Danaher, Burger and Wright, Circuit Judges.
UNITED STATES COURT OF APPEALS FOR THE DISTRICT OF COLUMBIA CIRCUIT
Carriers of the Port of New York, James Hughes, Inc., Henry
Gillen's Sons Lighterage Line, Inc., McAllister Lighterage
Line, Inc., and Petterson Lighterage & Towing Corporation,
DECISION OF THE COURT DELIVERED BY THE HONORABLE JUDGE WRIGHT
This case is before the court on a petition to review an order of the Federal Maritime Commission issued and served on May 16, 1966, pursuant to the Shipping Act of 1916, 39 STAT. 728 (1916), as amended, 46 U.S.C. § 801 et seq. (1964). The order deals with certain provisions of the truck and lighterage tariffs filed by the petitioners here, the New York Terminal Conference, and grows out of the New York waterfront investigation ordered by the Commission in October 1963. The purpose of the investigation was to determine whether the rates, rules, regulations and practices contained in petitioners' Lighter Tariff No. 2 and Truck Tariff No. 6 violated Sections 15, 16 and 17 of the Shipping Act. *fn1
A full and lengthy hearing was conducted at which petitioners and various intervenors were permitted to introduce evidence, cross-examine witnesses and present oral argument. The hearing examiner filed an extensive initial decision and exceptions were taken. On May 16, 1966, the Commission issued its report and order, which generally adopted the findings and recommendations of the examiner. The Commission found that several of petitioners' practices were in violation of the Act and ordered petitioners to modify certain provisions of their tariffs so as to comply with the requirements of the Act. Petitioners object on several grounds to virtually every segment of the Commission's order. Before assessing the order and the objections thereto, it is necessary to summarize briefly the workings of the New York waterfront and the role which petitioners perform there as terminal operators.
Petitioners are companies which operate maritime terminals in New York Harbor. They are associated in the New York Terminal Conference and operate under a Conference Agreement *fn2 which permits them to establish uniform reasonable rates and regulations covering loading, unloading and storage of waterborne cargo. *fn3 With respect to oceangoing cargo, these terminal operators enter into negotiated stevedoring contracts with steamship companies, under which the terminal's employees load and unload the vessels. *fn4 At least 85 per cent of this cargo is brought to and from the wharf or pier by truck, while the small and diminishing remainder is handled by lighters *fn5 and barges which transfer the cargo between the pier (or ship) and some other point in the harbor.
When a trucker arrives at the pier he must check in with a clerk employed by the terminal operator. Once his papers are processed he receives a gate pass and takes his place in line. Though all truck loading must be done by the terminal operators, the trucker has an option either to unload his truck himself or, for an additional charge, to have the terminal operator perform or assist in the unloading. But the so-called "three o'clock rule" of petitioners' truck tariff assures the same-day services of forklift operators and checkers, who must be terminal employees, at straight-time rates only if the unloading is done exclusively by terminal employees. No matter who does the initial unloading, the cargo is then moved by hilo or forklift from the base of the truck to a place of rest on the pier or, occasionally, directly to the hold of the ship. These forklift operators, as well as the checker who inventories the cargo, must be employees of the terminal operators. Though the piers are under their direct authority and control, the operators in Item 16 of Truck Tariff No. 6 disclaim all liability for truck delays, whatever their cause. *fn6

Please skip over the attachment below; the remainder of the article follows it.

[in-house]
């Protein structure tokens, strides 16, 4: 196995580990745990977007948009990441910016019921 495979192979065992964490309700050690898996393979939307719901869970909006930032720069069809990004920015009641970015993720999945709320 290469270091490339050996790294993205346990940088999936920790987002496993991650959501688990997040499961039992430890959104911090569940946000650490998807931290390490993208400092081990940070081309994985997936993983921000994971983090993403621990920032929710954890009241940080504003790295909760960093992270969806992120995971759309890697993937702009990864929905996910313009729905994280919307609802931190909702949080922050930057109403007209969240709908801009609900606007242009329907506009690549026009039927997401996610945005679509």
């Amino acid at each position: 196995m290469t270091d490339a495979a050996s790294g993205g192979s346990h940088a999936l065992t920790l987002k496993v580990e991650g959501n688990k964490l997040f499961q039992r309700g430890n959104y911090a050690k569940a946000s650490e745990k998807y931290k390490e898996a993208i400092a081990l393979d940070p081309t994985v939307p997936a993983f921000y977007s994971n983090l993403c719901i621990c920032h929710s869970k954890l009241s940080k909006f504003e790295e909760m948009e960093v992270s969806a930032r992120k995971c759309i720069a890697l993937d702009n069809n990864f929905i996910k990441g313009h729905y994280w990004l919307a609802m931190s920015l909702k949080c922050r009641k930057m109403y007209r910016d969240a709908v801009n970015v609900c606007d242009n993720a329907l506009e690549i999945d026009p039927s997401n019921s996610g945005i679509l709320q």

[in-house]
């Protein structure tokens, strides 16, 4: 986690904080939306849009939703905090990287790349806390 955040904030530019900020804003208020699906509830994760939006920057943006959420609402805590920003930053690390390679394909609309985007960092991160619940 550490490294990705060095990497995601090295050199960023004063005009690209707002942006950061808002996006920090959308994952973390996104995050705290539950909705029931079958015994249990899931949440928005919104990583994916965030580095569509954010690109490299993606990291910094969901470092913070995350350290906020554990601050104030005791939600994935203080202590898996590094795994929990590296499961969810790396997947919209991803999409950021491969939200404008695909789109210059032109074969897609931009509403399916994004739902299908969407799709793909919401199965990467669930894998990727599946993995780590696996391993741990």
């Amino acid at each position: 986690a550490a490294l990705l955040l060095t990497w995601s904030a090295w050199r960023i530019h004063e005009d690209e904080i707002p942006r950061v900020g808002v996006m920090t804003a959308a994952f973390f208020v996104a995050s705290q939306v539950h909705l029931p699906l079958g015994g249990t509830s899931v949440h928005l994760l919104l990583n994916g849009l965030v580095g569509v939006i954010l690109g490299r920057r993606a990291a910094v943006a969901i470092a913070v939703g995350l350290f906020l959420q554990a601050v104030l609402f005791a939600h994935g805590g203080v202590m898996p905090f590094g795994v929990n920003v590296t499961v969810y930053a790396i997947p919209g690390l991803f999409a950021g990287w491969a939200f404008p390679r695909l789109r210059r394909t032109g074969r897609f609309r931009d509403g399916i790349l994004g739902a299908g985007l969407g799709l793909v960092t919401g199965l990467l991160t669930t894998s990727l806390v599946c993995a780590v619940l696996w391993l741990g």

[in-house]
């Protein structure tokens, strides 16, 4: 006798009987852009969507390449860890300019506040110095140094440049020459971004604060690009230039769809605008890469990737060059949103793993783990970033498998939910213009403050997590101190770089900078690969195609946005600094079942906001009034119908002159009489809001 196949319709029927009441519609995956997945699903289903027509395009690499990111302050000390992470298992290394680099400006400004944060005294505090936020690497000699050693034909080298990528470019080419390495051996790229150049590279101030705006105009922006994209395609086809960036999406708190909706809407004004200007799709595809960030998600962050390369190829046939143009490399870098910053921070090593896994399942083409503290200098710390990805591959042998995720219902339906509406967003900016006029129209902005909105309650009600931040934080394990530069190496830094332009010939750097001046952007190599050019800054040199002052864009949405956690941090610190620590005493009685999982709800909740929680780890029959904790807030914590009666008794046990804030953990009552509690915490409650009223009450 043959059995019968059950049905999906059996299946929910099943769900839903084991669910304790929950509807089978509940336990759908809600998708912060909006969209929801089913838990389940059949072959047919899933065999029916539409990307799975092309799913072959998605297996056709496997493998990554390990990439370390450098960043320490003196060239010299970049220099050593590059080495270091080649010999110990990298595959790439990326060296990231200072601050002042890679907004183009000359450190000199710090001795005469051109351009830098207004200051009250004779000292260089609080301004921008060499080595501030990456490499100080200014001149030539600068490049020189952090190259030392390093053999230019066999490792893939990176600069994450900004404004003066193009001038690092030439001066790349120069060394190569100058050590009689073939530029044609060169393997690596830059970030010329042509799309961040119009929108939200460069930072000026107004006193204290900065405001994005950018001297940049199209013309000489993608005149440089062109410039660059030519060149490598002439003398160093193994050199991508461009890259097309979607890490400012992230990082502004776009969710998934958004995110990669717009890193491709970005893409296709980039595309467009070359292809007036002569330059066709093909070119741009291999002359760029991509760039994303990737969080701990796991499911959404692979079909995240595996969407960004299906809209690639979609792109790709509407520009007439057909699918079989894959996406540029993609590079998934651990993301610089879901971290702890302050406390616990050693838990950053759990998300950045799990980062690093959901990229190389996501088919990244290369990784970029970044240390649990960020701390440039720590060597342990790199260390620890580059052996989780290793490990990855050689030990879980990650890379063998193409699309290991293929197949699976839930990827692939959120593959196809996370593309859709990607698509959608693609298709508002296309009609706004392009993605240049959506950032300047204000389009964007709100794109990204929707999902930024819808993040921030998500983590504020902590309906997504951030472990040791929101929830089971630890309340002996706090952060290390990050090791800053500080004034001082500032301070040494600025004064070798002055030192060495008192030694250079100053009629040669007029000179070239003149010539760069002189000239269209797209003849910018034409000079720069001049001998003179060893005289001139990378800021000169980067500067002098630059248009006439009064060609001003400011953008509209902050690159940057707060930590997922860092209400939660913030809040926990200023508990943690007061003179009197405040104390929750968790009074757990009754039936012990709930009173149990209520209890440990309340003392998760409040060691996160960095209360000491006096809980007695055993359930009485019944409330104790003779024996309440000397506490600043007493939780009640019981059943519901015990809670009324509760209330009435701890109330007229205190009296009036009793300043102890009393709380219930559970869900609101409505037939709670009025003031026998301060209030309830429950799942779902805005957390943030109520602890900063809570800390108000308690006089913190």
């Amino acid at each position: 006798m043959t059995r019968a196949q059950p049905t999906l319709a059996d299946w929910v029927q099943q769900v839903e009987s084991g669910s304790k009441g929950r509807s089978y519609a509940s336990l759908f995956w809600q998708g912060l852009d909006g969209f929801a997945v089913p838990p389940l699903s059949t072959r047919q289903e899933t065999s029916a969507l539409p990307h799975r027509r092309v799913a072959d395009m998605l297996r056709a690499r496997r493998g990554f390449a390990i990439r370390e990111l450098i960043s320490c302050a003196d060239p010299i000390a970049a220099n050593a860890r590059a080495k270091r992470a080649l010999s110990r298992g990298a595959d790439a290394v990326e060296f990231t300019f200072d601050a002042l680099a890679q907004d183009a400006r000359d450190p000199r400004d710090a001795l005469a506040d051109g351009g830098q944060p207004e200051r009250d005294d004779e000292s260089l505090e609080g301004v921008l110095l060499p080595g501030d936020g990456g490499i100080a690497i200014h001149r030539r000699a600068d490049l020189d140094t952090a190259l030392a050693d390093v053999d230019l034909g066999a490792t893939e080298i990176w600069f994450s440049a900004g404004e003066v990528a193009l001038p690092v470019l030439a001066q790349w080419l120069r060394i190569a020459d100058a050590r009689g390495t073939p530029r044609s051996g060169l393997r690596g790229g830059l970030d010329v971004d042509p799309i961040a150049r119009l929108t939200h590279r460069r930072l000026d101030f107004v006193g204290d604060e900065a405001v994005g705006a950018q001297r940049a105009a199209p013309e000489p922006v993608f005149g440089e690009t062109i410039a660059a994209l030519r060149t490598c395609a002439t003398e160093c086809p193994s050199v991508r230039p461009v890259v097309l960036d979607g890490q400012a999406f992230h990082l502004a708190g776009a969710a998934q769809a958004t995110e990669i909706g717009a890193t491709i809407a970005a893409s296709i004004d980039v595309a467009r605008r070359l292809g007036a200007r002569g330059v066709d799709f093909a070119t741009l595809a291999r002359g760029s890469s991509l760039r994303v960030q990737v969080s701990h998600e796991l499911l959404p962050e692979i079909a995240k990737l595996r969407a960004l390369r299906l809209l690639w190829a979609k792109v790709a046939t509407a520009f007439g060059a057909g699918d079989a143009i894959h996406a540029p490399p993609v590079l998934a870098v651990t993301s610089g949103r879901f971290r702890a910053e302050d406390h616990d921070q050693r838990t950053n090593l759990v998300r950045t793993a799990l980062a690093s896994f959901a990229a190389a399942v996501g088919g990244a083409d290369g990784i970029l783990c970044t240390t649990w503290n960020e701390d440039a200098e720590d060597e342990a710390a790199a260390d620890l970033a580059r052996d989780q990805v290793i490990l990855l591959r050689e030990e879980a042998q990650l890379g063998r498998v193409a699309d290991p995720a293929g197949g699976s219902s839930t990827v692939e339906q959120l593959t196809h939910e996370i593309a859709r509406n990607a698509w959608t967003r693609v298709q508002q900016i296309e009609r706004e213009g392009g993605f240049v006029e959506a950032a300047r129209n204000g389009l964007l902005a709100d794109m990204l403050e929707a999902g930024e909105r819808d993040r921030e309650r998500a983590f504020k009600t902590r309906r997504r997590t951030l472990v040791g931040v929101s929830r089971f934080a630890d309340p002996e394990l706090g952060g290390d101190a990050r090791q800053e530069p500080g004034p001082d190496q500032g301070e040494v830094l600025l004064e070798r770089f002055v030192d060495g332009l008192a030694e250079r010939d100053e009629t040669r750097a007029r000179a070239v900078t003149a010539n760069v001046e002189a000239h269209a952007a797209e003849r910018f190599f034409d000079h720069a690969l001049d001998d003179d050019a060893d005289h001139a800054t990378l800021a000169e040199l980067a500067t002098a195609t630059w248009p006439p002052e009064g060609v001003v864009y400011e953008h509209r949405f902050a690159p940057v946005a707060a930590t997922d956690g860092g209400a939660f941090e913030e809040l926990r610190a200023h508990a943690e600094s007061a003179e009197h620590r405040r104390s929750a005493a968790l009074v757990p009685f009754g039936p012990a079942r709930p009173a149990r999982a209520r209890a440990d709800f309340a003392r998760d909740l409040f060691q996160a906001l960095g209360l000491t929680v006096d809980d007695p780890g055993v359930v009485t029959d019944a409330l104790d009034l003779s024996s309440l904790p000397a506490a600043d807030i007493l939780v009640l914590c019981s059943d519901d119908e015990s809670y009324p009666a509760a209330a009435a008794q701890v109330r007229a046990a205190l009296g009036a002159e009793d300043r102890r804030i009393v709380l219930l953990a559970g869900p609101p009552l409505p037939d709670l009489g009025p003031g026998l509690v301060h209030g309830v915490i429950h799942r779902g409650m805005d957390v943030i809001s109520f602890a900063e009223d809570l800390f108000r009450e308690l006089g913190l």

Lighter loading and unloading is also done in one of two ways -- "over the side" or "to the pier." When the lighter is unloaded "to the pier," it is moored alongside the pier and, using the rigging on the lighter or a crane on the pier, the cargo is transferred from the lighter to the pier. From there the cargo is usually moved to a less congested area for later transfer to the ship. Virtually all "to the pier" operations are performed by the Wm. Spencer Stevedoring Company, whose longshoremen, known as "Chenangos," compose a separate local of the International Longshoremen's Association. The lightermen pay Spencer for unloading the lighter at a negotiated contract rate. When Spencer labor is unavailable, the terminal operators provide the necessary labor for "to the pier" work, also at a negotiated rate.
When a lighter is loaded (or unloaded) "over the side," it is moored along the non-pier side of the oceangoing vessel and the cargo is transferred directly from the hold of the ship to the deck of the lighter (or vice versa), usually with the use of the ship's rigging. This work is always performed by longshoremen employed by the terminal operator in its stevedoring capacity. When the lighter is loaded or unloaded alongside the ship, the lighterman is required under the tariff to pay the terminal operator for the services of its men. Since the cargo need not be transferred either to or from the pier, this procedure avoids one step in the process of getting cargo on or off the ship. The method by which a lighter will be worked and when it will be worked are entirely within the control of the terminal operator who has, by contract, assumed the stevedoring function for the ship. Yet there is no provision in the lighterage tariff for compensation to lightermen for delays within the terminal operator's control.
It is primarily with the foregoing practices that the Commission's investigation ...